Issue Date: March 28, 2011
Even by Ahmed H. Zewail’s standards, the intensity of the past month or so has been off the charts.
Zewail, the Linus Pauling Professor of Chemistry and professor of physics at California Institute of Technology, is no stranger to keeping a relentless and high-profile work and meeting schedule. What with the demands of leading a busy research group, traveling the globe to lecture about science and education, and meeting over the years with presidents, prime ministers, kings, queens, and even the pope, Zewail—who won the 1999 Nobel Prize in Chemistry and now serves in President Barack Obama’s Administration as the Middle East science envoy—has seen plenty of headline-making action.
Nonetheless, this year’s Priestley Medalist, who is known internationally for his pioneering femtosecond spectroscopy work and for ultrafast electron microscopy imaging, says the history he personally participated in and witnessed unfolding before him last month in his native Egypt “is by any measure, the most momentous event in my life.”
Even before millions of demonstrators took to the streets of Cairo, Alexandria, and other Egyptian cities in late January and early February, calling for longtime Egyptian president Hosni Mubarak to step aside, Zewail had been planning to spend time in Egypt. As Middle East science envoy and a member of President Obama’s Council of Advisors on Science & Technology, Zewail had represented the U.S. in the past year on trips to Egypt, Qatar, Dubai, and Turkey. His schedule called for him to return again to Egypt to continue promoting scientific and educational collaborations designed to foster friendlier relations in support of U.S. diplomacy in that region.
But when the popular uprising began to take hold in Egypt, Zewail sprang into action—not as a U.S. government representative, but rather as a concerned citizen.
“I made it very clear that I was coming to Egypt as an Egyptian citizen to help my mother country,” says Zewail, who holds dual citizenship.
Before leaving for Egypt, he quickly prepared statements that were broadcast on Al Jazeera, Al Arabiya, and Egyptian television, and he wrote opinion pieces that were published in the New York Times and the Times of London declaring that superficial and cosmetic changes to Egypt’s power structure simply wouldn’t cut it. Fundamental change is what’s needed, Zewail said via those media outlets, and he respectfully but directly urged Mr. Mubarak to step down immediately.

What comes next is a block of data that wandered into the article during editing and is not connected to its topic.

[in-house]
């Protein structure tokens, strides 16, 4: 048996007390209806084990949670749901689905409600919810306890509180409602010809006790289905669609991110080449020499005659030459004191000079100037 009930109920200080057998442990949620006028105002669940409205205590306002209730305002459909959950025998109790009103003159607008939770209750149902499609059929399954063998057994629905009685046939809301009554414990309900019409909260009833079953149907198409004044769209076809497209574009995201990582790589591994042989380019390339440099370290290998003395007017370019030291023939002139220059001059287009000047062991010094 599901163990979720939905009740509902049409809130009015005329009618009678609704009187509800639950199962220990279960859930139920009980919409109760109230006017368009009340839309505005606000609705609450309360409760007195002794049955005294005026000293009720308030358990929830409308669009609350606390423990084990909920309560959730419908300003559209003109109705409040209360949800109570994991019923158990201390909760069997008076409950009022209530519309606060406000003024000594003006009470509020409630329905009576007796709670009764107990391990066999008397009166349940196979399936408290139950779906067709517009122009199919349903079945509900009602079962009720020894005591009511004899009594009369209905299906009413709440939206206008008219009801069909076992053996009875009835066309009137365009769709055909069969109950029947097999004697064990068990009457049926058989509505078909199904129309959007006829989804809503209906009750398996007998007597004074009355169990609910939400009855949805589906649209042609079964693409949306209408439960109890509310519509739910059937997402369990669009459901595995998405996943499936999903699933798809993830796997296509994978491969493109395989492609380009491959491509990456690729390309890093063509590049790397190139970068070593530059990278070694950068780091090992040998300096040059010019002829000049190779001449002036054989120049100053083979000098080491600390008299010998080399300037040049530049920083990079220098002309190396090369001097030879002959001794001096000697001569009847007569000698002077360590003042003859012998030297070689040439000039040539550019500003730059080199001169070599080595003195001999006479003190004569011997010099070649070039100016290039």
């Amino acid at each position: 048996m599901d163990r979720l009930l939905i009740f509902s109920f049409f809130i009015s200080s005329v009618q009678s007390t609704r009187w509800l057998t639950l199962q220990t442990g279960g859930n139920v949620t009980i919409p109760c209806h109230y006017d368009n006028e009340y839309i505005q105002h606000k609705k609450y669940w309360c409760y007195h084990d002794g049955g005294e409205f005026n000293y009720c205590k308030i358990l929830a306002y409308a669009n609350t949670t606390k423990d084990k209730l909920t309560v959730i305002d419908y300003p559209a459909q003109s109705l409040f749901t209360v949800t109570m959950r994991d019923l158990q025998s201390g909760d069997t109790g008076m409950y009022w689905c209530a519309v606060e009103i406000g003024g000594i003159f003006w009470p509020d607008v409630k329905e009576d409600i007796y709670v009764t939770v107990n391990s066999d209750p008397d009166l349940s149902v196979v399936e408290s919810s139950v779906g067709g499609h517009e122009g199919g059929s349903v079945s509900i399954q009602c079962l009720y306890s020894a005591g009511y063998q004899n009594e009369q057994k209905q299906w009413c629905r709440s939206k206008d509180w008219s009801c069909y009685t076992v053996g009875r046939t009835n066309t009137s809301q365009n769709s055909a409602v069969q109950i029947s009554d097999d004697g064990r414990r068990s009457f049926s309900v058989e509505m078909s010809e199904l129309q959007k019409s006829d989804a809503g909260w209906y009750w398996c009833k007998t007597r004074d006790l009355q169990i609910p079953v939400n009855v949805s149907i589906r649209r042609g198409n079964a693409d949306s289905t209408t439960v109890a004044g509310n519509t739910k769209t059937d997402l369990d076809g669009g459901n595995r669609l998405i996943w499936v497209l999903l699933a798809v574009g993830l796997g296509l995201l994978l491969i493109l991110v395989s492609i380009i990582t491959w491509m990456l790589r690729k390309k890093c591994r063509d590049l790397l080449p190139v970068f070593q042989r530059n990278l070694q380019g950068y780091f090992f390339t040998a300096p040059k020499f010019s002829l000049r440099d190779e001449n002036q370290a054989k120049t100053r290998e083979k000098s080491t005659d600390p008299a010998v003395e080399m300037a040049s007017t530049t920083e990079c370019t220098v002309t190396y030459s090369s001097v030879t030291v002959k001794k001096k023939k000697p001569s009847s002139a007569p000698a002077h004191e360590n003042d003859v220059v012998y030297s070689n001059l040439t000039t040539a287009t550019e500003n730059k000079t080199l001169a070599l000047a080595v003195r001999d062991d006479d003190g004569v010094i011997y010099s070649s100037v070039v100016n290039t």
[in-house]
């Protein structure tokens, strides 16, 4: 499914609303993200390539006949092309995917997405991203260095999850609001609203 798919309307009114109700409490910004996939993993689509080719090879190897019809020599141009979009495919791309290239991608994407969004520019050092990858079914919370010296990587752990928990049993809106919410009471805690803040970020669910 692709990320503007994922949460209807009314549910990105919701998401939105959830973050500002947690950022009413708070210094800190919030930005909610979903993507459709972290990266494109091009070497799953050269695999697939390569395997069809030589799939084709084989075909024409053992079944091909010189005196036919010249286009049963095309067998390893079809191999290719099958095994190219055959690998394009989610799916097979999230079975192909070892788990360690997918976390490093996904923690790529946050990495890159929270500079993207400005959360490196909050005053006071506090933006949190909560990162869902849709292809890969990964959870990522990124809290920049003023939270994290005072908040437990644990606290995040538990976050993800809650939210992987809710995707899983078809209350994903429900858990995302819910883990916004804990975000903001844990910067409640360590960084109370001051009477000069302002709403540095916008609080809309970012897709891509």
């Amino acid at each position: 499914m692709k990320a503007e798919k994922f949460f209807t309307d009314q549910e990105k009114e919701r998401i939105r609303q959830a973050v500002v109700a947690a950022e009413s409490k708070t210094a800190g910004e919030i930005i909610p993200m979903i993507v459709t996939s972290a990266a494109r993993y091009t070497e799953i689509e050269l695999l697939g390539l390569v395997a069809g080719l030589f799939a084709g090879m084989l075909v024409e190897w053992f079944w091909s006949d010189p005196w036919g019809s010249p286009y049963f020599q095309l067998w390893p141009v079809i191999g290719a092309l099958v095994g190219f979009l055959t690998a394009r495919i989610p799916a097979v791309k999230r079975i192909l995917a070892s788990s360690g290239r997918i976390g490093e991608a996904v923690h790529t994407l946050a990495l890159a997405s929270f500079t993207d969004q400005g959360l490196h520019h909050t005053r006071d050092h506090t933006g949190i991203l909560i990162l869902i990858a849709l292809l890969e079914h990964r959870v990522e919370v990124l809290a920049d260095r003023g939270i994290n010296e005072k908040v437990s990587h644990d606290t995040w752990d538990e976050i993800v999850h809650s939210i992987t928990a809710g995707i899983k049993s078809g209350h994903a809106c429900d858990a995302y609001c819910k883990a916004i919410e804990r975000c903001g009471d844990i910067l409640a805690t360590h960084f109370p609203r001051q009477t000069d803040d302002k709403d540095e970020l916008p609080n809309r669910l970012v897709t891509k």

Upon Arriving in Cairo, Zewail kept a fast-paced schedule as he continued to deliver that message in public forums. “I was mainly trying to give moral support, especially to Egypt’s energized youth, who simply thirst for democracy and a new Egypt,” he says. He did so by holding interviews with numerous news organizations, including BBC and CNN, and appearing on CBS News’s “Face the Nation” and “PBS NewsHour.” In addition, he served as an unofficial mediator, spending long hours meeting with various youth leaders, protest organizers, activists, and young academics and presenting their views to high-ranking ministers and to Omar Suleiman, who briefly held the post of Egypt’s vice president last month.
As the events of early February played out in Cairo, and especially as news of Mubarak’s resignation on Feb. 11 sparked major celebrations, the media was abuzz with speculation about who might become Egypt’s next president.
Journalists, bloggers, and even science enthusiasts who were closely following the story, drew up short lists of likely candidates that often included Zewail’s name.
After a meeting that Zewail held with young Egyptian researchers, Nature Middle East posted a blog entry announcing that Zewail had reconsidered his oft-stated intention to remain in science and stay away from high office—and was now thinking about running for the presidency.